Potting mix for bromeliads must have: enough substance to hold the plant firm and upright in the container, ability to retain moisture but enough drainage good aeration and to prevent root rotting.
Inorganic materials such as perlite, polystyrene or styrofoam pieces, coarse granite (turkey grit) or river gravel aid in maintaining the porosity of the mix as the organic materials decay.
Some of the organic materials used to provide good drainage include crushed pine bark, shredded tree fern, redwood wool, redwood bark, fine and/or medium fir bark, and cork. Coarse sand, potting soil, long fibre sphagnum moss and peat (Canadian or German) also have some water holding ability. Peat provides acidity to the soil mixture and bromeliads prefer a neutral to acid medium.
On average, there are as many mixes as there are growers. The mixtures used depend a lot on availability of the ingredients, their cost and the grower’s experience. We are currently using one part perlite to one part peat moss to form plugs when tissue culture plants are transplanted into seedling trays. Once the plugs are formed, we use one part 15mm pine bark and one part potting mix to plant the plugs into 100mm or 200mm pots so they grow into well developed plants. Complete care instructions for tissue culture plants will be provided with your shipment.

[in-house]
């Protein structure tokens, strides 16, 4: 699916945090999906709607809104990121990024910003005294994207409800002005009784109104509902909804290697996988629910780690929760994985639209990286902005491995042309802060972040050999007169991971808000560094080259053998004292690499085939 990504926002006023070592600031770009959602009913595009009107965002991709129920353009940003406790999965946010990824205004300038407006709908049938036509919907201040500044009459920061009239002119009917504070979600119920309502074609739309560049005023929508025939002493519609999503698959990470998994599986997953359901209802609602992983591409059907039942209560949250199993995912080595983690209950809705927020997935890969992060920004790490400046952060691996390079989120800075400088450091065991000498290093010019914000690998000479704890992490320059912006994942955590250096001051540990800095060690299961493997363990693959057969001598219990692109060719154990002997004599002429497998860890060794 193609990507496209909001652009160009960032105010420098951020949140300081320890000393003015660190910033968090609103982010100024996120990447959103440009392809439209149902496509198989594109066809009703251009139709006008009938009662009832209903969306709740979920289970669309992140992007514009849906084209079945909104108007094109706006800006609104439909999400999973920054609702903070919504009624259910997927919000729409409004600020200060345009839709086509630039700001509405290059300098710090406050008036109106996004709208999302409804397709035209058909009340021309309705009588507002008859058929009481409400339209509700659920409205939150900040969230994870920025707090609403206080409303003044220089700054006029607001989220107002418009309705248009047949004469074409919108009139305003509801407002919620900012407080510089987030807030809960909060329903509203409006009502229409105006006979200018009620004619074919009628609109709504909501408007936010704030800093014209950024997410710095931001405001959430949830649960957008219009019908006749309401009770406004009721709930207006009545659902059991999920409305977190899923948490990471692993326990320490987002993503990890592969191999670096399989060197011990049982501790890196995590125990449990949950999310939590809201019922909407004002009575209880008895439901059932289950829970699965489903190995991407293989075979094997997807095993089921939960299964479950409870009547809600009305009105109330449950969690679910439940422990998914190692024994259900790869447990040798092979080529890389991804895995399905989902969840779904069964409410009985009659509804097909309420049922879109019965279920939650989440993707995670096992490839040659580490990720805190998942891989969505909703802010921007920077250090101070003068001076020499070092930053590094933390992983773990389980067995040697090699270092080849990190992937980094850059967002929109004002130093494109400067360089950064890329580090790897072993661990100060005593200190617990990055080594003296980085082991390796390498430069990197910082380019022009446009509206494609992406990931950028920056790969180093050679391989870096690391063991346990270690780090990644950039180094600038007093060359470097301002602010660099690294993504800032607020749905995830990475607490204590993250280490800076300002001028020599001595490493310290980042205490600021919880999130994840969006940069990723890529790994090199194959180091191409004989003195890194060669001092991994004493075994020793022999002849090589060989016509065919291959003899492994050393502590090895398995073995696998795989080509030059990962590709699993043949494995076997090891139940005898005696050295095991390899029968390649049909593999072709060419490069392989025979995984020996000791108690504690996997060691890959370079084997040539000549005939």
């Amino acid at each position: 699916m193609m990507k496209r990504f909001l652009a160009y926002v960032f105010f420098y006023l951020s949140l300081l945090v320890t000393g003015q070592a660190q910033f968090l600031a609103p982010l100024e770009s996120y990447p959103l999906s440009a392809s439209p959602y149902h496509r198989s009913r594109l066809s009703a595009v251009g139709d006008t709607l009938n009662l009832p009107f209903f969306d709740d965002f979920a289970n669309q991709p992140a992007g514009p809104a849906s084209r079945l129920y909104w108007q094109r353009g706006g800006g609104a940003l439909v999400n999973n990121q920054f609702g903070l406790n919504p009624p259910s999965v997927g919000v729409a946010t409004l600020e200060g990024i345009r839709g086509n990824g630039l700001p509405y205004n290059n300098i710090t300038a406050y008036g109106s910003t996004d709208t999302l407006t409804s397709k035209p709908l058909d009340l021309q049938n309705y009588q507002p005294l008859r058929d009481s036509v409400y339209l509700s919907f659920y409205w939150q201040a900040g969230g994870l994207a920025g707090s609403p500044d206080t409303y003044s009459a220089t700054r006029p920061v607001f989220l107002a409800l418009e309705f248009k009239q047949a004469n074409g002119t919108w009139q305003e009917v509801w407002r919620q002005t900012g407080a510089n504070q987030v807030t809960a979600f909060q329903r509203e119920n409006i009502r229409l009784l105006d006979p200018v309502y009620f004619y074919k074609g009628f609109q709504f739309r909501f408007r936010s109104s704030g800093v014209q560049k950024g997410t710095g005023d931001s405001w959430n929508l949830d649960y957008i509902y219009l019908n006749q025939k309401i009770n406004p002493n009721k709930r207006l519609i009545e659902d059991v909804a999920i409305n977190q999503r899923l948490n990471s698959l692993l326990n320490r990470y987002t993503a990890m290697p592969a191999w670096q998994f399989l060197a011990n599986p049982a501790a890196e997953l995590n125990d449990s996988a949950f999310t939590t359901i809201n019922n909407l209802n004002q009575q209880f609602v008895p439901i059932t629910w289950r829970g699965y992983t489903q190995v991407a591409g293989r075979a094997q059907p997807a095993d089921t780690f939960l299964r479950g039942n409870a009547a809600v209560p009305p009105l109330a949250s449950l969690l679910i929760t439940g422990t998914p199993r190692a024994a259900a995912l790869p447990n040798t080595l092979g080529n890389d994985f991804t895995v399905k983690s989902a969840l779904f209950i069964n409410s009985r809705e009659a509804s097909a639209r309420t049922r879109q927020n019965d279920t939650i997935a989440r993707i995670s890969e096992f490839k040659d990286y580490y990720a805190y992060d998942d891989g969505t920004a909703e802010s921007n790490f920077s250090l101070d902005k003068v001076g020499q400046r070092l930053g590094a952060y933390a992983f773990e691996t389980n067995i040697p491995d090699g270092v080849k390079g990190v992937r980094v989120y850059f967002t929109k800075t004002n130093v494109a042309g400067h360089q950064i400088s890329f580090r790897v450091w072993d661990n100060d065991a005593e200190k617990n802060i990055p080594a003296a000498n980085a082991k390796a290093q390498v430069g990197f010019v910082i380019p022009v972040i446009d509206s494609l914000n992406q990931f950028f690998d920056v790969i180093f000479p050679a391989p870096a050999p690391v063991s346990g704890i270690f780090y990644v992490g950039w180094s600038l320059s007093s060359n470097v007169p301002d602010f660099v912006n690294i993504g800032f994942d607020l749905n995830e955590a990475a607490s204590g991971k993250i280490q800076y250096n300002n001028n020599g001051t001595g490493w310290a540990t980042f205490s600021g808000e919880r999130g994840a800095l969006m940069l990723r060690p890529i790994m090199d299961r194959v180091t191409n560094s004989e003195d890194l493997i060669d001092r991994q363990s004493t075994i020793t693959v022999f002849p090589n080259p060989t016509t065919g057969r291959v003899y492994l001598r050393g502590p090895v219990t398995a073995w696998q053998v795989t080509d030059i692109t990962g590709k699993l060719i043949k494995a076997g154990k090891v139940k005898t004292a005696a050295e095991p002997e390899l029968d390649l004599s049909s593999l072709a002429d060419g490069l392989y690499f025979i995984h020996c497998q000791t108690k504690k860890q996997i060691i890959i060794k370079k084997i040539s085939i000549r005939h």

Water requirements for a plant depend a great deal on the type of potting mixture, humidity, light, temperature and air circulation of your growing environment. One also needs to consider the water requirements of the specific plant and whether it is being grown indoors or outdoors. A general rule of thumb is to ensure that you never allow the ‘cup’ in your bromeliad rosette to dry out. When the bromeliad cup is dry, it indicates that the plant has absorbed all the water, causing any salts or residual fertilizer to concentrate in the cup. This could damage the center of the plant and/or burn the leaf edges near the base of the plant. Rain water is certainly best when available. Bromeliads grown outdoors have reduced watering requirements as rainwater as moisture in the surrounding air provides the ideal humidity required for most bromeliads. If you use city water containing excessive salts, flushing of the plant periodically will reduce the chances of salt damage. If you are growing indoors you need to mist the plant twice a week in addition to your watering in order to prevent drying of the leaves due to low humidity.
Light is extremely important in for bromeliads to achieve their maximum potential with respect to appearance. We have learned a lot about the light requirements of various genera by studying their native habitats and from our own growing experiences. The beauty in most of the genera will be enhanced by providing them with more light than they would receive naturally. Most plants with brightly coloured foliage require some strong light to maintain their brilliance. Early morning and late afternoon sun is best, and the plants would do well with some filter (shadecloth, shading net) when the sun is at its peak.